What Underpins Belief in God?

New research challenges the idea that intuitive thinkers are more likely to be believers.
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New research challenges the idea that intuitive thinkers are more likely to be believers.

Are some people born believers, while others are instinctive skeptics? Or is faith something we adopt, or reject, based on cues we pick up from our culture?

The question has been debated for centuries, but the intuitive-pull argument has gained favor in recent years. Psychological studies have concluded that people who tend to rely on intuition are more likely than analytical thinkers to have religious faith.

But new research strongly challenges that notion. In three quite different studies, it finds no link between one's cognitive style and religious belief, or lack thereof.

"Religious belief is most likely rooted in culture, rather than in some primitive gut intuition," lead author Miguel Farias of Coventry University said in announcing the findings. The research is published in the journal Scientific Reports.

Farias and his colleagues were determined to avoid using the usual set of study participants (that is, university students). So for their first study, they approached an unusual and diverse group: people making a month-long pilgrimage across northern Spain.

Eighty-nine pilgrims (71 percent of whom were Christian, while another 20 percent were "spiritual but not religious") were given a test designed to determine whether they solved problems using intuitive or analytical thinking. The researchers found this predilection was unrelated to their self-proclaimed religiosity or spirituality, nor to a more concrete measure of devotion: the number of days they spent on the journey.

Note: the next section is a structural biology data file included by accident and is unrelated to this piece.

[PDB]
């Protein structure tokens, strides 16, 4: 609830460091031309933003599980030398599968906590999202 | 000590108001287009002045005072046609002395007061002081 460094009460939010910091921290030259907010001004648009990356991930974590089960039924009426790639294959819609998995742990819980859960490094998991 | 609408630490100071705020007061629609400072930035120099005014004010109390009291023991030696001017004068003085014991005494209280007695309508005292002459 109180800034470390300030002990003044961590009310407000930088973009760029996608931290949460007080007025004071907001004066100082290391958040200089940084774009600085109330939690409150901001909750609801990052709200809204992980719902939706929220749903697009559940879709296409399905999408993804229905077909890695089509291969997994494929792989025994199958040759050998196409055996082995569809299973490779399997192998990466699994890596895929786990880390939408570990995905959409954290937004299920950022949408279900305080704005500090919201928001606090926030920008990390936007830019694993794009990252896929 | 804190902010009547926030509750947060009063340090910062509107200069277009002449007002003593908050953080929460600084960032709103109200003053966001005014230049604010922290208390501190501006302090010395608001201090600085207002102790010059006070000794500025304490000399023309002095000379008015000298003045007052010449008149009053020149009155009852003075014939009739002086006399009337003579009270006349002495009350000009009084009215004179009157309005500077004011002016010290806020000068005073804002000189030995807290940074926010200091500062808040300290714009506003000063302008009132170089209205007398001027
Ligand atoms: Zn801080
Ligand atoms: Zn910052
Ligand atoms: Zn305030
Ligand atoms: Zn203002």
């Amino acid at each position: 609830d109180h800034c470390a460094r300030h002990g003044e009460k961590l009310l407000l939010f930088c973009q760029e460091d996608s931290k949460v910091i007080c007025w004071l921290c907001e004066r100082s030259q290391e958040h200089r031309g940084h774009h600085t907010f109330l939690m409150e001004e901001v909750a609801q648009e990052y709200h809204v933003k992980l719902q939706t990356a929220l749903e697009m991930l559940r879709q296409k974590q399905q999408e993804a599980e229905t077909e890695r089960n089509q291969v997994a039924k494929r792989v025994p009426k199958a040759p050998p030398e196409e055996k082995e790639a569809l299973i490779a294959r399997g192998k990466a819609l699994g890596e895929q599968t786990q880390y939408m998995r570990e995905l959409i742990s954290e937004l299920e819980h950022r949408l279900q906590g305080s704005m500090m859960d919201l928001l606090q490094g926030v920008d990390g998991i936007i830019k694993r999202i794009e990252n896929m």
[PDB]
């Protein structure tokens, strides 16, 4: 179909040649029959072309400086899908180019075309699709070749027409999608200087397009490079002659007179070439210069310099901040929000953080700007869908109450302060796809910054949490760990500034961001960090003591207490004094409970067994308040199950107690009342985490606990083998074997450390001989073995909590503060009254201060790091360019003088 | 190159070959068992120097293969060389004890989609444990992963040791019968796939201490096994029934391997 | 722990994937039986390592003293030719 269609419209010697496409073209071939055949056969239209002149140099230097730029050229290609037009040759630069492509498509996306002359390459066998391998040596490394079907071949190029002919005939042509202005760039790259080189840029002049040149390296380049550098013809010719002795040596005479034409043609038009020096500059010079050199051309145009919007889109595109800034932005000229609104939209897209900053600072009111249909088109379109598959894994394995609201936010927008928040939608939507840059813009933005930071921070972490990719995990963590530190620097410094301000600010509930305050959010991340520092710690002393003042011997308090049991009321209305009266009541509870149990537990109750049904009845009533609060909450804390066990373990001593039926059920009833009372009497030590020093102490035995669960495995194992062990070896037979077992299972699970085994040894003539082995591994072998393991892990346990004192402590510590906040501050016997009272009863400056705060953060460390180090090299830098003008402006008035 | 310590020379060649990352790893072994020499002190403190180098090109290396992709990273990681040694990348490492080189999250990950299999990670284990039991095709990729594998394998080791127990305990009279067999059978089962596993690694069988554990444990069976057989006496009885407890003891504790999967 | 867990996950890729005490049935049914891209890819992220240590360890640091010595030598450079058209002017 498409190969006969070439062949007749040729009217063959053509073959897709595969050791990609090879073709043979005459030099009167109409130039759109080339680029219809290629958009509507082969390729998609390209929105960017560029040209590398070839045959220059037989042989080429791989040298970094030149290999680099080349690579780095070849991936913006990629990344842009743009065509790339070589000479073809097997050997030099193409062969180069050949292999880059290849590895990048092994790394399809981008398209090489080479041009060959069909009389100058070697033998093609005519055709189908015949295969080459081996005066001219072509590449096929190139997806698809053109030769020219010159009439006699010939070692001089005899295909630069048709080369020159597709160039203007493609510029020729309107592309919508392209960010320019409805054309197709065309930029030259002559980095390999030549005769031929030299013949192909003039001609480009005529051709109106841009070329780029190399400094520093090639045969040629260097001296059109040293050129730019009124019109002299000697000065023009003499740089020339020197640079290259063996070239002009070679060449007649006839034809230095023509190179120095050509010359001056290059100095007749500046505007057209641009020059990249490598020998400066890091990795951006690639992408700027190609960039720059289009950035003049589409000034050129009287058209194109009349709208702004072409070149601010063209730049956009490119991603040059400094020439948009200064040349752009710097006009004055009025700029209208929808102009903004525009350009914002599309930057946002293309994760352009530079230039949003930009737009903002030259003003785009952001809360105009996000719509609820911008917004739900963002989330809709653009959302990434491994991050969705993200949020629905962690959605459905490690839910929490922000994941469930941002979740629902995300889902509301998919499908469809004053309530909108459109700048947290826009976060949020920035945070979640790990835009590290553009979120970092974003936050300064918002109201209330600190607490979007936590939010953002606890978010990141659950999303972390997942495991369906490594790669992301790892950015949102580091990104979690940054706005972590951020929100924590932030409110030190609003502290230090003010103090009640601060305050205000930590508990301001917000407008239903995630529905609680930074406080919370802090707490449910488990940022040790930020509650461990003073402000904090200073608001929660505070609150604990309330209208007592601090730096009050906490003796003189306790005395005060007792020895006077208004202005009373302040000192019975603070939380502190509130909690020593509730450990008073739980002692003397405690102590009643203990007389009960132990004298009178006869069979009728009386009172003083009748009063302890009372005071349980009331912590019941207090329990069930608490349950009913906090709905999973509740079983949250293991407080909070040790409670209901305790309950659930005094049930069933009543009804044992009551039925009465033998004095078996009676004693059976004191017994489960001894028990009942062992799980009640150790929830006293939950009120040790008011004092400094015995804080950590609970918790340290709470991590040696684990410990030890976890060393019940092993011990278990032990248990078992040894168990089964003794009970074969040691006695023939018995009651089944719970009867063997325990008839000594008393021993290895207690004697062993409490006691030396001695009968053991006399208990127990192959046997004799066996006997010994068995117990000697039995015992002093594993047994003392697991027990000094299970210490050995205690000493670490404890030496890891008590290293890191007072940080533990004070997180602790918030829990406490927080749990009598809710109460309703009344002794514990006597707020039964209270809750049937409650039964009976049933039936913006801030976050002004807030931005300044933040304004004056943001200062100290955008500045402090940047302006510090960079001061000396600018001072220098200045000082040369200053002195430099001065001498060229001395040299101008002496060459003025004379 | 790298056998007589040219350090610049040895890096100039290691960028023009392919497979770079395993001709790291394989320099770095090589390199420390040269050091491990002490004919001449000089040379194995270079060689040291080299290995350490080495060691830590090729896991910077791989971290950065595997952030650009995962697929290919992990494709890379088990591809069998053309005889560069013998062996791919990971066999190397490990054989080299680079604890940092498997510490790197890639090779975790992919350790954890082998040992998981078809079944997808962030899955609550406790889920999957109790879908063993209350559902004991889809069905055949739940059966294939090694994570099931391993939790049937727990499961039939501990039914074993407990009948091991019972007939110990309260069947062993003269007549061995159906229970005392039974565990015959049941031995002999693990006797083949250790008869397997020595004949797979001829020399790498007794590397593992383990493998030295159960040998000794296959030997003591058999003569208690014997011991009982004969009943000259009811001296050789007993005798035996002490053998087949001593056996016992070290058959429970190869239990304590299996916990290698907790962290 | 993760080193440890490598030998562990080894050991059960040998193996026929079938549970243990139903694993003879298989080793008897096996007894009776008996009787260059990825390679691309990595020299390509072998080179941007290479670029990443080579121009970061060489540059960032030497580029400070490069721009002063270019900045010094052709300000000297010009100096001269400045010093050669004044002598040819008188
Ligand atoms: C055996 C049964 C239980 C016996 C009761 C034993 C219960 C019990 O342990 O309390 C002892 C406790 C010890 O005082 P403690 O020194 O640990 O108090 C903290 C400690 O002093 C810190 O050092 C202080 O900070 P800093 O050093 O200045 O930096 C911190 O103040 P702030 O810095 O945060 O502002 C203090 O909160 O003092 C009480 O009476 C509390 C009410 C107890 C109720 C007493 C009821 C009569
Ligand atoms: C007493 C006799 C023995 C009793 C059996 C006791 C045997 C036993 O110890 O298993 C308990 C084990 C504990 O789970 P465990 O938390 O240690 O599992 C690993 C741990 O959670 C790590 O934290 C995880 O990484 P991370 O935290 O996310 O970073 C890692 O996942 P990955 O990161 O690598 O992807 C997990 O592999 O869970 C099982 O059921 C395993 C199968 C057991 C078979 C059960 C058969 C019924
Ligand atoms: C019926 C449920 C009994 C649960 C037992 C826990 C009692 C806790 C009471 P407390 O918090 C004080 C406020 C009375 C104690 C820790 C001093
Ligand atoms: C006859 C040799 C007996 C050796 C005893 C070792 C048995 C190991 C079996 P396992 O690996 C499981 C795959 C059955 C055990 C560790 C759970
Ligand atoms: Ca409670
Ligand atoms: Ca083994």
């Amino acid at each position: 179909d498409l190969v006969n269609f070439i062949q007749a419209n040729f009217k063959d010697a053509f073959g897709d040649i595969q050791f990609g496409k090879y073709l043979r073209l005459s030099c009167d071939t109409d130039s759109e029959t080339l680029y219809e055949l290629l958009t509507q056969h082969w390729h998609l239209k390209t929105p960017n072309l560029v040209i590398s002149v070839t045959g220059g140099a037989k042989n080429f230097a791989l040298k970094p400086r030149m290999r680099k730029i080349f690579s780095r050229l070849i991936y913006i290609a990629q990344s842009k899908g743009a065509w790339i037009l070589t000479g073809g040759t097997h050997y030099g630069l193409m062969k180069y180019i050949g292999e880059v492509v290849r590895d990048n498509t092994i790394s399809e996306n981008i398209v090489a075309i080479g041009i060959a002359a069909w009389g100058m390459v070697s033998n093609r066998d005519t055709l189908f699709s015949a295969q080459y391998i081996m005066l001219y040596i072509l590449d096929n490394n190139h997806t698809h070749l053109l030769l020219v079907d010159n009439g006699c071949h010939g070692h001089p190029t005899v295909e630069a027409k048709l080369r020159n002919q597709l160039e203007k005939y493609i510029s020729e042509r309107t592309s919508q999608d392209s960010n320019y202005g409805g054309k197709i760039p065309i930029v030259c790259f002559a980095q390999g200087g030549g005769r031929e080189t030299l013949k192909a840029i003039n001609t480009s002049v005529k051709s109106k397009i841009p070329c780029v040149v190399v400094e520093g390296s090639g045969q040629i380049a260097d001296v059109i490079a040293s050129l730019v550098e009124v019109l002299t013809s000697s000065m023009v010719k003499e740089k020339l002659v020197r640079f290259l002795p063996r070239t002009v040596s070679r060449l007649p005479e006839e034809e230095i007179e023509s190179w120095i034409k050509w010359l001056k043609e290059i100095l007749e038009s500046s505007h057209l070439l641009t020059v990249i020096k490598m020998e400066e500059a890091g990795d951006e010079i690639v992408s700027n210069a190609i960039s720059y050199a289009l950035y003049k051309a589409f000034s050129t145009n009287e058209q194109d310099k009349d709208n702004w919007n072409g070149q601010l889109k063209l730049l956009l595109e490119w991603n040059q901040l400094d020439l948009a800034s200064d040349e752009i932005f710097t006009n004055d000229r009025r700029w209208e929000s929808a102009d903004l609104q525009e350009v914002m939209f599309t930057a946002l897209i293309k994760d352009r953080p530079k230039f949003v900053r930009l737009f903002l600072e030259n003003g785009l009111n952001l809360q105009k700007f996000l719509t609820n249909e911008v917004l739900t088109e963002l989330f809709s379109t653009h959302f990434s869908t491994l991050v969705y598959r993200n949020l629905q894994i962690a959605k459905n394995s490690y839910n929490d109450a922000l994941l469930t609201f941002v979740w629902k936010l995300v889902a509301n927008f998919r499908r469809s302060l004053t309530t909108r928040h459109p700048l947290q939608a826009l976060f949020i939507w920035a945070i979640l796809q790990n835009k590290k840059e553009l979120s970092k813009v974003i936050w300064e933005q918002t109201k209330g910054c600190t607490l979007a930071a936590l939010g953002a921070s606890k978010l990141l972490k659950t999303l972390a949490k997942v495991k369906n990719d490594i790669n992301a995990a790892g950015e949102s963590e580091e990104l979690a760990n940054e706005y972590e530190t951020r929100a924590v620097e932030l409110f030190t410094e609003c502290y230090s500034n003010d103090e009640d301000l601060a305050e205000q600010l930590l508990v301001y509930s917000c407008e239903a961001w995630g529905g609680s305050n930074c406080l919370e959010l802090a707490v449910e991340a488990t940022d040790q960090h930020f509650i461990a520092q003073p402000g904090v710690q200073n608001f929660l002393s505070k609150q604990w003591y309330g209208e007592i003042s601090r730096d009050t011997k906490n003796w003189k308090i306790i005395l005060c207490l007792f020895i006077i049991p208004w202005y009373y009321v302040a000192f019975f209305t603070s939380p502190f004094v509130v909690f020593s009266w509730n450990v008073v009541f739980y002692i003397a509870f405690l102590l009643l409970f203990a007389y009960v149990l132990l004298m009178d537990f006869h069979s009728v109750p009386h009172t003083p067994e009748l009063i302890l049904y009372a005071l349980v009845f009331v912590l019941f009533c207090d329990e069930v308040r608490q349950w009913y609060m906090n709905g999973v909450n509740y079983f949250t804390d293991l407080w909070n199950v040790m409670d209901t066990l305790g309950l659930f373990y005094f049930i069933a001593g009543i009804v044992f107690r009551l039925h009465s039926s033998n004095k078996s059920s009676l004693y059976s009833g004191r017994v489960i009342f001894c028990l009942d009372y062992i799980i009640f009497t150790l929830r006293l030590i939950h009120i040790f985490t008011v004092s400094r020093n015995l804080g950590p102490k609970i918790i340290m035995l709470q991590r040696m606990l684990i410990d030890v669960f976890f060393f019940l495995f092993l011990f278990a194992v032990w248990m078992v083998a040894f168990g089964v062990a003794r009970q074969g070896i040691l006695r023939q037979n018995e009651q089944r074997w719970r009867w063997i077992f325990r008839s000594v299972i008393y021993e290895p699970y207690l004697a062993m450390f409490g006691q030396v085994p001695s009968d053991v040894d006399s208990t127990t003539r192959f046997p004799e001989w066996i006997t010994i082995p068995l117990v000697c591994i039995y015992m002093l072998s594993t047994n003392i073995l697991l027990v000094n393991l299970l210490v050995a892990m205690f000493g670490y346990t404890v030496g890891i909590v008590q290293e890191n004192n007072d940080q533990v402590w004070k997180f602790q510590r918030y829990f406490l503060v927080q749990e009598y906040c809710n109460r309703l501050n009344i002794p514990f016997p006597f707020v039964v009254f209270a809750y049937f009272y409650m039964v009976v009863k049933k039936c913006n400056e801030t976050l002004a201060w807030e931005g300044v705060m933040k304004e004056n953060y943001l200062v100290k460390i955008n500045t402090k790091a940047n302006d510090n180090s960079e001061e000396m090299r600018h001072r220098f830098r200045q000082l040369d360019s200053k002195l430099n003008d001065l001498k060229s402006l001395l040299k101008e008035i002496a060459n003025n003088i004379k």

In the second study, 37 participants were instructed to solve a difficult problem—a manipulation that has been shown to overwhelm one's working memory and lead to more intuitive responses as a result. That proved true here as well, but "it still had no effect on how much, or how fast, one endorsed supernatural attributions," the researchers report.

For the third study, 90 participants underwent brain stimulation designed to increase "cognitive inhibition"—the mind's ability to tune out irrelevant stimuli. They found this mental focusing did not decrease supernatural beliefs.

Such beliefs "fulfill a need to predict and perceive the world, and to reduce uncertainty in the environment," the researchers conclude. "But this doesn't necessarily imply we are 'born believers' in the way we inevitably learn a language at an early age."

"What is actually suggested," they continue, "by the wealth of sociological, historical, and other data is that whether one has strong supernatural beliefs, or none at all, is primarily based on social and educational factors, and not on core cognitive dispositions."

We're all searching for answers. But this research suggests that whether we find them in religion is largely dependent on the society-specific assumptions we grow up with.